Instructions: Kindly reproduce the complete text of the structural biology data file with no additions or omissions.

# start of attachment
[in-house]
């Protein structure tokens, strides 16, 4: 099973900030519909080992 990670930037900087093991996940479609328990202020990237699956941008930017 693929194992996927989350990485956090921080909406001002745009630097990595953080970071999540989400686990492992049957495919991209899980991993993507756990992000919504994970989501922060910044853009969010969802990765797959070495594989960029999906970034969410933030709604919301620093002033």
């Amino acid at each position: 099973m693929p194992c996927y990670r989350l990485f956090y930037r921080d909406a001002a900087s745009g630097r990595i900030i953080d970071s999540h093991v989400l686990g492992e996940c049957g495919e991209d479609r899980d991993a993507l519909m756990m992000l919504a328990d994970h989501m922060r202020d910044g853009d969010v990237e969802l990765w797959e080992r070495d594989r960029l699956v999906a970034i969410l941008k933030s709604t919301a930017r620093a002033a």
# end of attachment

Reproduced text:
[in-house]
């Protein structure tokens, strides 16, 4: 099973900030519909080992 990670930037900087093991996940479609328990202020990237699956941008930017 693929194992996927989350990485956090921080909406001002745009630097990595953080970071999540989400686990492992049957495919991209899980991993993507756990992000919504994970989501922060910044853009969010969802990765797959070495594989960029999906970034969410933030709604919301620093002033």
């Amino acid at each position: 099973m693929p194992c996927y990670r989350l990485f956090y930037r921080d909406a001002a900087s745009g630097r990595i900030i953080d970071s999540h093991v989400l686990g492992e996940c049957g495919e991209d479609r899980d991993a993507l519909m756990m992000l919504a328990d994970h989501m922060r202020d910044g853009d969010v990237e969802l990765w797959e080992r070495d594989r960029l699956v999906a970034i969410l941008k933030s709604t919301a930017r620093a002033a």